The Indian government irritated on US President Donald Trump’s remarks on Kashmir mediation and said that Prime Minister Narendra Modi had never asked Trump to help mediate with Pakistan over the Kashmir region, following comments by Trump that sparked a storm of criticism.
Trump told reporters on Monday that Modi asked him during a meeting in Japan last month to be a mediator on Kashmir if he so wished. There has been a decades-long dispute between Pakistan and India over this border region.
Trump was speaking at the White House ahead of talks with Pakistani Prime Minister Imran Khan, who welcomed US efforts to mediate between the two neighbors, saying he would hold the hopes of more than a billion people in the region.
But the comments by the US president on Kashmir mediation provoked a political storm in India, which has long contended with any proposal to interfere with a third party in dealing with the issue of Kashmir, a Muslim majority, which it considers part of the country.
Hindu-majority India and Islamic Pakistan share sovereignty over divided Kashmir in the Himalayas, and the two nuclear powers have fought two wars in the context of the conflict since independence in 1947.
Pakistan has long sought to implement UN resolutions decades ago and calls for a referendum in the region to determine its future. India says the United Nations has no role in Kashmir, where separatist militants have been fighting Indian forces for years.
Trump’s comments threaten to further strain political ties with India, already under pressure from trade.
Foreign Minister Subrahmanyam Jayashankar told lawmakers that Modi had not asked for Kashmir mediation from Trump.
“The president has made certain statements to show that he is ready to mediate if India and Pakistan ask for that, I assure the parliament that the prime minister has not made such a request, and I repeat, he has not made such a request.”
The minister was part of the Indian delegation at the G20 summit in Japan, where Trump met with Modi.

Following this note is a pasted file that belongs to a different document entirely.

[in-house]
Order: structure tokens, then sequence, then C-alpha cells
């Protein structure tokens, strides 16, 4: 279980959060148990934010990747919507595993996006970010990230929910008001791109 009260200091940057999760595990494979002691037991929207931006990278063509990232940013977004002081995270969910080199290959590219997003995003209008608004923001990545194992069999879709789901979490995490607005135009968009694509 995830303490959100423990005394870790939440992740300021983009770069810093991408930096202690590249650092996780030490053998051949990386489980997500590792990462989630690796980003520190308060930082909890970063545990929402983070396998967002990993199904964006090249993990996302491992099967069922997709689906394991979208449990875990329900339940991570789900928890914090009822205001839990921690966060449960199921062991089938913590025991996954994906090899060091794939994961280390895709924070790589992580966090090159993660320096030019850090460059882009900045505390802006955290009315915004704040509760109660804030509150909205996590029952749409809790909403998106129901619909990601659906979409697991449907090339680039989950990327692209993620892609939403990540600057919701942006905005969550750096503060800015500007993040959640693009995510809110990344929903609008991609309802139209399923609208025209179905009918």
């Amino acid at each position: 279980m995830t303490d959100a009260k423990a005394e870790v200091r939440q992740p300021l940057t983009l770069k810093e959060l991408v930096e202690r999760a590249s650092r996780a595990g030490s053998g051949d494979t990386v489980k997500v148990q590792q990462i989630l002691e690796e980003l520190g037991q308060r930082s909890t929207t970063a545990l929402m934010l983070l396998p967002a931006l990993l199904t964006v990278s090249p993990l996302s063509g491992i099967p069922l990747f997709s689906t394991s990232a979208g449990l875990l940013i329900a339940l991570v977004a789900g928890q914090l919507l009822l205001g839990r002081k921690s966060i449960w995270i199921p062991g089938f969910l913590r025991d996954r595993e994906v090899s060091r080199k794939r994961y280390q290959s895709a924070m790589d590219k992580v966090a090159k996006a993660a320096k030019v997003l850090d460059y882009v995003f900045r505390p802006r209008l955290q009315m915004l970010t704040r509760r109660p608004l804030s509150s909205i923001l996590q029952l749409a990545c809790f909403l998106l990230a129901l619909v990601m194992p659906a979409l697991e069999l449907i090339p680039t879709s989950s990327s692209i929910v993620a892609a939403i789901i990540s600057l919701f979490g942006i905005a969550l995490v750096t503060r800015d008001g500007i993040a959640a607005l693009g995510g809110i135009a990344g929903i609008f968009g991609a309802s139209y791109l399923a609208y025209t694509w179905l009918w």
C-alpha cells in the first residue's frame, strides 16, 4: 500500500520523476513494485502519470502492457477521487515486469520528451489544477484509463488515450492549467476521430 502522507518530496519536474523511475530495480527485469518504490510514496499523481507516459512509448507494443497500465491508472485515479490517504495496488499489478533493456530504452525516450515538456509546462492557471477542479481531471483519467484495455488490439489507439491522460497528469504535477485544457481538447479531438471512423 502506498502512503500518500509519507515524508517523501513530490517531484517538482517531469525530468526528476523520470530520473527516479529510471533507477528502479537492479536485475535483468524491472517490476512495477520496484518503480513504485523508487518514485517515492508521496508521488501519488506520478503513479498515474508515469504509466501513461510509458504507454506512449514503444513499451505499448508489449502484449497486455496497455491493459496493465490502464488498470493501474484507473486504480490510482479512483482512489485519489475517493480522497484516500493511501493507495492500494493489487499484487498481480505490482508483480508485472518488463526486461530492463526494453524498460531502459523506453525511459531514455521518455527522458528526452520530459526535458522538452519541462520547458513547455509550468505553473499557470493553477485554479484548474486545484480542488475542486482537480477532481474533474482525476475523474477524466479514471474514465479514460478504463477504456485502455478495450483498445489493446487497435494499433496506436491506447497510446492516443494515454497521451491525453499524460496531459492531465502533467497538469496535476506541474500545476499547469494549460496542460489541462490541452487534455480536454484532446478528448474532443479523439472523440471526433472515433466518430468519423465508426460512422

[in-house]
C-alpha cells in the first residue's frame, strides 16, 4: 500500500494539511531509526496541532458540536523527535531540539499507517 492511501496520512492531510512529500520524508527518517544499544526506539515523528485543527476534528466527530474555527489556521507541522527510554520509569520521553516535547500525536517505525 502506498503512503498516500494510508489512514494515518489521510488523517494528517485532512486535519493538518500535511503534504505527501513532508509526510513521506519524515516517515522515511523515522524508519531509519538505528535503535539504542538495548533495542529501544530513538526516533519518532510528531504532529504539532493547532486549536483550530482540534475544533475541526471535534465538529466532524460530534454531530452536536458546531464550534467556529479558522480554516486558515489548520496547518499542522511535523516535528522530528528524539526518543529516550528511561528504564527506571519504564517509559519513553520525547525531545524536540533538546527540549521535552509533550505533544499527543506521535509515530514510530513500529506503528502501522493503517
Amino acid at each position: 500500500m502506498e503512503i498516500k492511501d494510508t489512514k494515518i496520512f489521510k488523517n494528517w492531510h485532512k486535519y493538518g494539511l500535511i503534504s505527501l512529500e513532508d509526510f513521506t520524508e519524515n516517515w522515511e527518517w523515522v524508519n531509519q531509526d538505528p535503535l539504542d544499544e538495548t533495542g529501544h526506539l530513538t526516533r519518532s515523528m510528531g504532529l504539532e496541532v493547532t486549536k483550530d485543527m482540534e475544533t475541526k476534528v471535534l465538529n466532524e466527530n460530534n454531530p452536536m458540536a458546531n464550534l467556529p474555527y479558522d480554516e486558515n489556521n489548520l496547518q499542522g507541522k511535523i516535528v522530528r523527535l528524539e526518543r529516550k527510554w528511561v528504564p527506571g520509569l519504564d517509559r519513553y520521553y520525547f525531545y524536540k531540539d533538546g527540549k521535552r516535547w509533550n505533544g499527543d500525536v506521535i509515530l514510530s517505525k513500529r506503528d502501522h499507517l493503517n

Tension between India and Pakistan has risen since February when an attack on an Indian military convoy in Kashmir was claimed by a Pakistan-based militant group, prompting India to send warplanes to Pakistan.
The next day, Pakistan ordered its planes to enter the Indian side of Kashmir, raising speculation that the crisis would widen.
Earlier this month, a senior leader of India’s ruling party said the party would revive a plan to establish secure Hindu settlements in the mainly Muslim valley of Kashmir, a proposal that is almost certain to fuel tension in this troubled region.
Ram Madhav, secretary-general in charge of Kashmir in the Bharatiya Janata Party, said his Hindu nationalist party was committed to the return of an estimated 300,000 Hindus fleeing Kashmir after an armed uprising that began in 1989.
The picturesque mountainous region is divided between India, which controls the densely populated Kashmir Valley and the Hindu-majority Jammu region, and Pakistan, which controls land in the west. Both countries say they have the right to sovereignty over the entire region.
“We must respect their fundamental rights to return to the valley, and at the same time we must provide them with appropriate security,” Madhav said in an interview, speaking of Hindus from Kashmir.
About seven million people live in the Kashmir Valley, with 97 percent of Muslims surrounded by hundreds of thousands of Indian army and police forces to quell an uprising against the rule of New Delhi. Official figures indicate that some 50,000 Muslims have been killed in the conflict in the last three decades.
Madhav said a former government backed by Bharatiya Janata Party in Jammu and Kashmir had studied the creation of pockets of resettlement for Hindus, whether they were limited or combined with others, but had been unable to make progress. “There was no consensus on one opinion“He said.
The establishment of pockets limited to returning Hindus has little support from the local political parties of the region, the Muslim leadership or the representative groups of Hindus who have fled, and the Federal Housing Ministry in the Kashmir valley has not responded to the request for comment.
In 2015, the state government unveiled a proposal for the establishment only for the self-sustaining and heavily guarded Hindus settlements containing schools, shopping centers, hospitals and playgrounds.
Separatist groups in the region have rejected the project, and some have likened it to Israeli settlements in the Palestinian territories. The plan eventually faltered after the BJP alliance collapsed with a major regional party in June 2018, leading to a direct governorship of New Delhi. New state elections are likely to take place before the end of the year.
Human rights activists recently reported serious violations in occupied Kashmir against Muslims by the Indian Army and the police.